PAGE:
On average, it takes 37 days to fill a vacancy within the same industry. The time to fill an open position is measured by the number of days from when a position is posted until the offer has been accepted by the candidate. Some recruiters break this number down further by determining the number of days it takes for each step to be completed: applications accepted to first interview; first round interview to final interview; the final interview to the offer; and so on.
Based on the latest information from the Bureau of Labor Statistics, nearly 14 million Americans are unemployed, and there are about 3 million job openings. This means there are about 5 people looking for work for every job opening that is available. While on the surface this should be a dream come true for recruiters, practical experience shows this is a nightmare.
While the number of people vying for your open positions has increased, more than likely the percentage of those individuals who are actually qualified has stayed steady. For recruiters seeking talent in a down economy, the greater number of candidates increases the volume of people who have the wrong fit for a given position. Following are some of the issues we face in recruiting quality candidates:
1. Availability. Construction, manufacturing, retail, real estate, and the auto industries have all been hit disproportionately and affected significant job loss in these sectors. Many of these companies will never recover. Displaced workers are faced with seeking employment outside their previous experience. The issue is that while they possess valuable skills, those skills may not translate to a wider talent pool across other industries.
2. Changing demographics. 78 million Baby Boomers on the verge of retirement are predicted to create labor shortages of 10-15 million over the coming decade. While there are many college graduates entering the workforce, these young workers do not possess the same skills as their aging counterparts.
3. Talent “mismatch.” You may have received hundreds (or thousands) of resumes for your last open position, but how many of those had the knowledge, skills, and abilities necessary to be considered qualified? These individuals may be talented, but they do not possess the right combination of skills needed for the position.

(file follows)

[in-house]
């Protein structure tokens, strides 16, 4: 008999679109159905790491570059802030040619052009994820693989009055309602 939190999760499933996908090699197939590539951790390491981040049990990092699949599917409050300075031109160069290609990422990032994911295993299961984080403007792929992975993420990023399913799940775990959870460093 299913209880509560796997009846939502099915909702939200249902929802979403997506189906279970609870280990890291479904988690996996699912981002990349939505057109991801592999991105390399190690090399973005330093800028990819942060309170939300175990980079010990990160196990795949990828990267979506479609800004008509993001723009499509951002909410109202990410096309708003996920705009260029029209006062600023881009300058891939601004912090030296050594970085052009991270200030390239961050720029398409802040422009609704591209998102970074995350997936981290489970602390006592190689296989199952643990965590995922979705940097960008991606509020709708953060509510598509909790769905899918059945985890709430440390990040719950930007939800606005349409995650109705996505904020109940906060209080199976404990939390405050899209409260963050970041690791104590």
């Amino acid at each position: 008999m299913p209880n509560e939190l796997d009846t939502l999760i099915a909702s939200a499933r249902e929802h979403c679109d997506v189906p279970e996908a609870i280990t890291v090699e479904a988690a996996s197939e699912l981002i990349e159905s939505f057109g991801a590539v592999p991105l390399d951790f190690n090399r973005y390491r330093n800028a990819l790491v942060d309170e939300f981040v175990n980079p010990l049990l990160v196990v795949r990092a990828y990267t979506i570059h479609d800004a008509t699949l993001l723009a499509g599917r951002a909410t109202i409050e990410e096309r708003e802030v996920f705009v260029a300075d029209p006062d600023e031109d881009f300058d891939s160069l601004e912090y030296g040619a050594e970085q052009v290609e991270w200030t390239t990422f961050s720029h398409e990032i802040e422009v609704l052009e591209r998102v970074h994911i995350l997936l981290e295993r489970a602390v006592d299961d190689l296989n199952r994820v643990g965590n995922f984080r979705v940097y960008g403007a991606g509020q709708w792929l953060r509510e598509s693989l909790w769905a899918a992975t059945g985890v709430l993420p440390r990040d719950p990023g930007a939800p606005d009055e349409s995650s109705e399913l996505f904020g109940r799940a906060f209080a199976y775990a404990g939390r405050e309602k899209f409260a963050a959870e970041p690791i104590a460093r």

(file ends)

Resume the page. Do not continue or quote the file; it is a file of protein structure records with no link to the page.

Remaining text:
Improving your organization’s time-to-fill is critical to strategic workforce planning. So how can time-to-fill be reduced? We have a few suggestions:
1. Ask for exactly what you need. Define the skill sets needed for the position, but don’t be afraid to broaden the scope based on what is available. In some instances, you may consider redesigning elements of the job to meet the available talent pool.
2. Look for transferable skills. Your search should include other industries that may have applicable skill sets.
3. Build on innate talents by investing in training. Prioritize the defined skills needed for a position and determine if some of those could be honed with an effective training program.
4. Work with your bench. Identify your internal resources and cross-train employees to broaden the availability of qualified candidates.
5. Build your pipeline. Cultivating relationships with candidates who possess skills in alignment with your future business needs will greatly reduce the time-to-fill for future positions.
6. Call on the experts. Consider partnering with a recruitment-process outsourcing (RPO) provider. RPO can effectively manage the abundance of resumes, improve your processes, and deliver an overall better candidate experience. RPO providers have expertise across industries and alleviate many of the tedious tasks in the recruitment process. In addition, the RPO provider can scale up or down, dependent on client needs to ensure the most effective strategies are employed.
Effectively managing the recruitment process has another key benefit: matching the right individual to the right position at the right time helps to ensure quality of hire.